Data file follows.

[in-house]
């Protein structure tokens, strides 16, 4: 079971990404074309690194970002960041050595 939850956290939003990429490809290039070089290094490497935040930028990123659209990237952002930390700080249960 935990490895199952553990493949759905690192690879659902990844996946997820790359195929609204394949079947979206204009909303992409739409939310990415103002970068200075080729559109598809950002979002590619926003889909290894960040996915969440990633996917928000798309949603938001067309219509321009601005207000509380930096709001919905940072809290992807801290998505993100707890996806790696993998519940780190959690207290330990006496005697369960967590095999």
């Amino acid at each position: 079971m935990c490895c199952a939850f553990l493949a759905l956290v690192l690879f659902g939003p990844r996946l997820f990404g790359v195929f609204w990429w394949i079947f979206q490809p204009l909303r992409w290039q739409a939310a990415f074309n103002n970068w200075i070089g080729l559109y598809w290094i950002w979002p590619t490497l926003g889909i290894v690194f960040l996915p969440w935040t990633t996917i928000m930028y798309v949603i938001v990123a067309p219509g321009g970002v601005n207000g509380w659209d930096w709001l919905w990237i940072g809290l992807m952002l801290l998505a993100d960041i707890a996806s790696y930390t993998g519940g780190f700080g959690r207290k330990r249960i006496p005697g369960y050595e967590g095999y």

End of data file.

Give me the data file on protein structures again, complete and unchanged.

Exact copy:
[in-house]
């Protein structure tokens, strides 16, 4: 079971990404074309690194970002960041050595 939850956290939003990429490809290039070089290094490497935040930028990123659209990237952002930390700080249960 935990490895199952553990493949759905690192690879659902990844996946997820790359195929609204394949079947979206204009909303992409739409939310990415103002970068200075080729559109598809950002979002590619926003889909290894960040996915969440990633996917928000798309949603938001067309219509321009601005207000509380930096709001919905940072809290992807801290998505993100707890996806790696993998519940780190959690207290330990006496005697369960967590095999």
């Amino acid at each position: 079971m935990c490895c199952a939850f553990l493949a759905l956290v690192l690879f659902g939003p990844r996946l997820f990404g790359v195929f609204w990429w394949i079947f979206q490809p204009l909303r992409w290039q739409a939310a990415f074309n103002n970068w200075i070089g080729l559109y598809w290094i950002w979002p590619t490497l926003g889909i290894v690194f960040l996915p969440w935040t990633t996917i928000m930028y798309v949603i938001v990123a067309p219509g321009g970002v601005n207000g509380w659209d930096w709001l919905w990237i940072g809290l992807m952002l801290l998505a993100d960041i707890a996806s790696y930390t993998g519940g780190f700080g959690r207290k330990r249960i006496p005697g369960y050595e967590g095999y």